In the given unstable and disparaging aforesaid energy context of Bangladesh, the given elicited issues and concerns are expected to be better managed and focused ahead of longing energy security of Bangladesh.

  • 13 percent which is 350 mmcfd out of 2800 mmcfd of daily production of natural gas is used in domestic use. Some considers 350 mmcfd will give huge boost in industry and electricity as industry demand is increasing around double digit per annum. Even this current 350 mmcfd is allocated to Industry still industry will have the shortage of gas. Currently, 4 million of domestic subscribers have access to gas supply. And domestic demand of gas is projected another 45 million to bring entire population under domestic gas connectivity.
  • For Low cost LPG, the cross border connectivity could be addressed for easy sourcing since Bangladesh lacks sourcing.
  • The cost of off-shore exploration shows incremental trend across the world. The severe lateness in dealing the new off-shore exploration in Bangladesh will undue inflate the cost of operation and add new burden of cost of doing business of all sort of primary business users.
  • Energy diplomacy is inevitable for joining cross border gas network in TAPI. The shallow and deep off-shore bidding process, award and contract need to be faster with given timeline so that procrastination in process declines concern with all stakeholders and cost of doing business as our proven reserve of natural gas 4.5 TCF will run out before 2021.
  • Proposed India, Pakistan and Iran pipeline network could be learning. In the changing context and geo-economic order, the energy diplomacy yields multidisciplinary benefits for any nation. For instance, USA has got their strong energy diplomacy in place in foreign policy strategies.
  • BAPEX, Bangladesh Gas field and Sylhet Gas fields, the exploration companies, are losing concerns and financially dependent on PETROBANGLA. They are required to be made administratively and financially independent in decision making and technologically equipped to ease geological survey and exploration in both on and off shore locations to ease the process of another 108 on shore well rigging by 2021.
  • The cost of Shell’s Auger was $1.2 billion (1997) in 1,000-m water depth; the cost of BP’s Atlantis and Chevron’s Faith in 2,200-m (7,217-ft) water depth was about $1.8 billion in 2005; whereas the cost of Chevron’s Jack/St and Malo project in 2,200-m water depth was $8 billion in 2015.This global cost escalation trend indicates the alarming increase in cost of exploration.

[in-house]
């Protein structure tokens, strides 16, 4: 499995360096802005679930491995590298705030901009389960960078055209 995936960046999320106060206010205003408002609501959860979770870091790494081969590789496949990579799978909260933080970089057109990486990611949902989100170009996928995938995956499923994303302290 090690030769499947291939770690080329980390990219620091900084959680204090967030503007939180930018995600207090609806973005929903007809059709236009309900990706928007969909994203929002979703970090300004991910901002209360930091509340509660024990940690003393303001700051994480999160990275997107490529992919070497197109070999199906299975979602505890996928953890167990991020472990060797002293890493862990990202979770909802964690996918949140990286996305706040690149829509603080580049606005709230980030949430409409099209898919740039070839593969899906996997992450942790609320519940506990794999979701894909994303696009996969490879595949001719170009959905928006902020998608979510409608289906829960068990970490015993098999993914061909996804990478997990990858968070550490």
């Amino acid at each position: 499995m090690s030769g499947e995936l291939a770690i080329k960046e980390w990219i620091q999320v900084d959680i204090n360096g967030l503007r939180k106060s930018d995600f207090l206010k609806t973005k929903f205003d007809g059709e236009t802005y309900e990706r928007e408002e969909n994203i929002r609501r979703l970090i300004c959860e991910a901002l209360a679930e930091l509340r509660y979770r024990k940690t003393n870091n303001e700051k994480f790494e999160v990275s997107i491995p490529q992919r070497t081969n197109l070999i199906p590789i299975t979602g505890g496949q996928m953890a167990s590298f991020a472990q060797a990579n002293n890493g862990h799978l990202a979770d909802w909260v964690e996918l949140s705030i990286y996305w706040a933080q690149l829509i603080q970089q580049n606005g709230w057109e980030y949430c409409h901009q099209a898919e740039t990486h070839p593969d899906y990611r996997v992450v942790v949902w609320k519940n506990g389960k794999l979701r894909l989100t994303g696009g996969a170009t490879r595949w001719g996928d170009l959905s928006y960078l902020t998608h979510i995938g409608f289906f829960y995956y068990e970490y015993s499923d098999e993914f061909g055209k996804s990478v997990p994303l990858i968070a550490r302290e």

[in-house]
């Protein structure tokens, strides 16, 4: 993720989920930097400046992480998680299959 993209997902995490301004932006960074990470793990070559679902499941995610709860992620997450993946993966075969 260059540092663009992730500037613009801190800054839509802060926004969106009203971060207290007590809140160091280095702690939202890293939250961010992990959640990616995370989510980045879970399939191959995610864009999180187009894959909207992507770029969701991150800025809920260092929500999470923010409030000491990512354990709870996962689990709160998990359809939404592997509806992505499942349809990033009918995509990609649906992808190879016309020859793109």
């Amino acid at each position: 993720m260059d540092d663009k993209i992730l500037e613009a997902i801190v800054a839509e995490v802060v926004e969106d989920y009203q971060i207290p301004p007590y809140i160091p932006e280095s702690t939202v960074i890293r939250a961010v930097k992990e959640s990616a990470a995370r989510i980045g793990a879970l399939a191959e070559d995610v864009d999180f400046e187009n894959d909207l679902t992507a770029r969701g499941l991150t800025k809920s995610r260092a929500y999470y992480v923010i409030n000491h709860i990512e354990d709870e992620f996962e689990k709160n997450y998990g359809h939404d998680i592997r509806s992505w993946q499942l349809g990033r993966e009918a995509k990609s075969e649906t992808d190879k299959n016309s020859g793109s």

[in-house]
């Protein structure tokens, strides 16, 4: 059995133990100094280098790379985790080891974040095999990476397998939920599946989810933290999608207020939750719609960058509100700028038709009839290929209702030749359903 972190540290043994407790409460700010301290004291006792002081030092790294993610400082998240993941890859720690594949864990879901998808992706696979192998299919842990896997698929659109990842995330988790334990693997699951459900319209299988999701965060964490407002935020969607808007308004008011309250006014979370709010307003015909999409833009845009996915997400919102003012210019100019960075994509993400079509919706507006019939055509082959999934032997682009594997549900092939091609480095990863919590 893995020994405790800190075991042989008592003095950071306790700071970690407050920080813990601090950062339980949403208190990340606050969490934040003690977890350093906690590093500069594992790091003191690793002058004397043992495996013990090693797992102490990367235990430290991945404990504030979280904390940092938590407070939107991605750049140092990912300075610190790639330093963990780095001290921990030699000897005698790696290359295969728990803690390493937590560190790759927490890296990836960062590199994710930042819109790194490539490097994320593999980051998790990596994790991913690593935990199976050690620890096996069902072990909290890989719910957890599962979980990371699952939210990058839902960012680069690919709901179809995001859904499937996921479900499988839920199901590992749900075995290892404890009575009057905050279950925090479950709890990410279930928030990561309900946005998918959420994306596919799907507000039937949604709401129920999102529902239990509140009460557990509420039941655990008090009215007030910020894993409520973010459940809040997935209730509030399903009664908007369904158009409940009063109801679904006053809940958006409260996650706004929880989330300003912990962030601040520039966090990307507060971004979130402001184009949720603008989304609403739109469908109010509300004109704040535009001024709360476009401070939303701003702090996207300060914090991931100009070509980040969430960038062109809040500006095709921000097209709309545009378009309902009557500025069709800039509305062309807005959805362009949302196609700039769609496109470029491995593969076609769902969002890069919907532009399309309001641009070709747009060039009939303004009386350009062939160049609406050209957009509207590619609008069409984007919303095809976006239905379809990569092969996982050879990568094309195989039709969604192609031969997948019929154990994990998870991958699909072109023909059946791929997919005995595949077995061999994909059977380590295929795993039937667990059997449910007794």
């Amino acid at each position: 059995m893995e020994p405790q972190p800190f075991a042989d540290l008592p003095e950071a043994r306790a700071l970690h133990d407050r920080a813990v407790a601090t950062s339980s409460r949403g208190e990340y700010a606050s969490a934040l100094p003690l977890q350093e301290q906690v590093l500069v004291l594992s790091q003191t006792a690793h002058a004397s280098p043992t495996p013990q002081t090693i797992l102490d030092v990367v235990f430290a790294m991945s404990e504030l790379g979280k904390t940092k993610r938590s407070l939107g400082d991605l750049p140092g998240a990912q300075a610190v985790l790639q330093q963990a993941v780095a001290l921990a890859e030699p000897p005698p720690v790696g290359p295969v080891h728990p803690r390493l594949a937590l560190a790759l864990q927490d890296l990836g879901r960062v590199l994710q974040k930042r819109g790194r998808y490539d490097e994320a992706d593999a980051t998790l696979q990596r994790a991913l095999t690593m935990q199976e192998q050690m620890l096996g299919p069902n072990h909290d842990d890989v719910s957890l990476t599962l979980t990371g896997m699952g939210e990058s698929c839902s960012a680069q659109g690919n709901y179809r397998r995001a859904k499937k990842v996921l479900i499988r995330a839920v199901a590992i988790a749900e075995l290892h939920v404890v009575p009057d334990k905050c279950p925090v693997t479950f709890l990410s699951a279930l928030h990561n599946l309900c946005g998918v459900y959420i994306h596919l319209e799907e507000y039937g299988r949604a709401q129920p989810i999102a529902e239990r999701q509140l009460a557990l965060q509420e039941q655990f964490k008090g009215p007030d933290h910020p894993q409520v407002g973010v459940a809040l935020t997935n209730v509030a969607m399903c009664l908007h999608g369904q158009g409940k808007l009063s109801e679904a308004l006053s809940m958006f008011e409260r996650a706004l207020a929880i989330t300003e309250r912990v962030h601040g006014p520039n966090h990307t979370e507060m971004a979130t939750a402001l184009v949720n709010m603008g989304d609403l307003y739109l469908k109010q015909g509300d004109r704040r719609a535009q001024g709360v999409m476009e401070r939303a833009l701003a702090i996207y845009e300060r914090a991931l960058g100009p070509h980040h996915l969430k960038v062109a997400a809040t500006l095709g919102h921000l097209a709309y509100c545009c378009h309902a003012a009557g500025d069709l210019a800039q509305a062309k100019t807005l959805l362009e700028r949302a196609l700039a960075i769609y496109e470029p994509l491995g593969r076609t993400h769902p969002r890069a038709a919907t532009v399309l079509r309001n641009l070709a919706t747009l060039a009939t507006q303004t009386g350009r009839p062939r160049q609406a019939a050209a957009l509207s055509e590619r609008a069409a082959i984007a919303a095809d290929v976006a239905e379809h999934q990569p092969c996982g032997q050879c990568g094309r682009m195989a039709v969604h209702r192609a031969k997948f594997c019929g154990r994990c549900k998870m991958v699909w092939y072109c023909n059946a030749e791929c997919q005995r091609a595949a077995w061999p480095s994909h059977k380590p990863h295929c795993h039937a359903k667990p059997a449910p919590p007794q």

Since Bangladesh as a whole lacks strength in off shore exploration, increasing cost of off-shore exploration backed by foreign companies will add huge cost burden on us as well as the increased gas tariff through this expensive exploration will be large extent unaffordable. The more delayed the process of bidding and PSC, the higher the bank guarantee and cost of rigging in off-shore blocs as Bangladesh is fully dependent on IOC in deep shore exploration and production. On the other hand, the distribution companies are not equipped enough to manage the LPG and its smooth operation instead of pipeline Natural gas to cope with the decision of Government.

The recent two staged price hike at 22.5 percent is a breach of BERC regulation and another blow to the much sought industrial and economic competitiveness of emerging Bangladesh. This price hike is not a win-win deal for the gas users as people consider that price hike unjustified unless supply and gas connection situation could be uninterrupted with significant improvement. Though it is late but we should not spare any time in relation to reaching a firm and focused consensus of all key and primary stakeholders especially Government, Ministry, upstream and downstream companies, explorers as well as private sector stakeholders in order for sustainable, affordable and competitive energy sourcing, supply and guaranteed industrial growth support backed economic graduation by 2021 and emergence of Bangladesh as the 30th largest economy through achievement of sustainable development goals by 2030.